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I'm trying to figure out why Apple's Natural Language API returns unexpected results.

What am I doing wrong? Is it a grammar issue?

I have the following four strings, and I want to extract each word's "stem form."

    // text 1 has two "accredited" in a different order
    let text1: String = "accredit accredited accrediting accredited accreditation accredits"
    
    // text 2 has three "accredited" in different order
    let text2: String = "accredit accredits accredited accrediting accredited accredited accreditation"
    
    // text 3 has "accreditation"
    let text3: String = "accreditation"
    
    // text 4 has "accredited"
    let text4: String = "accredited"

The issue is with the words accreditation and accredited.

The word accreditation never returned the stem. And accredited returns different results based on the words' order in the string, as shown in Text 1 and Text 2 in the attached image.

enter image description here

I've used the code from Apple's documentation

And here is the full code in SwiftUI:

import SwiftUI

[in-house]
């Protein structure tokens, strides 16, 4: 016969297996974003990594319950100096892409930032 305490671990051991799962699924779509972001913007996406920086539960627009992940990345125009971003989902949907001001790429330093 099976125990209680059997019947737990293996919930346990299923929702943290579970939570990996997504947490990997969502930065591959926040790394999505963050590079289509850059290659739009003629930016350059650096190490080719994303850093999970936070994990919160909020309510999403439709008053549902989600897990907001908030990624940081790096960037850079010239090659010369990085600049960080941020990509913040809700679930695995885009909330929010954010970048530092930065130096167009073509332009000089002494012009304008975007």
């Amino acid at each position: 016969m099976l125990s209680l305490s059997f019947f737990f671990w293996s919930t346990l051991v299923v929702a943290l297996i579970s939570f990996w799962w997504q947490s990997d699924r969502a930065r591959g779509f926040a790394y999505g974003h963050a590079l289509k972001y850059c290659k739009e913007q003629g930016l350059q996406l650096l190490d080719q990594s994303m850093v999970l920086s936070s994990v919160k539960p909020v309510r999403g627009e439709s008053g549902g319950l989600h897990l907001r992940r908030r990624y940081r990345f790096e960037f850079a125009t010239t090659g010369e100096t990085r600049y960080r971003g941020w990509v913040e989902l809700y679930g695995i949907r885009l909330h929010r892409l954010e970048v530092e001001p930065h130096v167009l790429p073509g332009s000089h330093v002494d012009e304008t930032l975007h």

import NaturalLanguage

struct ContentView: View {
    
    // text 1 has two "accredited" in a different order
    let text1: String = "accredit accredited accrediting accredited accreditation accredits"
    
    // text 2 has three "accredited" in a different order
    let text2: String = "accredit accredits accredited accrediting accredited accredited accreditation"
    
    // text 3 has "accreditation"
    let text3: String = "accreditation"
    
    // text 4 has "accredited"
    let text4: String = "accredited"
    
    var body: some View {
        ScrollView {
            VStack {
                
                Text("Text 1").bold()
                tagText(text: text1, scheme: .lemma).padding(.bottom)
                
                Text("Text 2").bold()
                tagText(text: text2, scheme: .lemma).padding(.bottom)
                
                Text("Text 3").bold()
                tagText(text: text3, scheme: .lemma).padding(.bottom)
                
                Text("Text 4").bold()
                tagText(text: text4, scheme: .lemma).padding(.bottom)
                
            }
        }
    }
    
    // MARK: - tagText
    func tagText(text: String, scheme: NLTagScheme) -> some View {
        VStack {
            ForEach(partsOfSpeechTagger(for: text, scheme: scheme)) { word in
                Text(word.description)
            }
        }
    }
    
    // MARK: - partsOfSpeechTagger
    func partsOfSpeechTagger(for text: String, scheme: NLTagScheme) -> [NLPTagResult] {
        
        var listOfTaggedWords: [NLPTagResult] = []
        let tagger = NLTagger(tagSchemes: [scheme])
        tagger.string = text
        
        let range = text.startIndex..<text.endIndex
        let options: NLTagger.Options = [.omitPunctuation, .omitWhitespace]
        
        tagger.enumerateTags(in: range, unit: .word, scheme: scheme, options: options) { tag, tokenRange in
            
            if let tag = tag {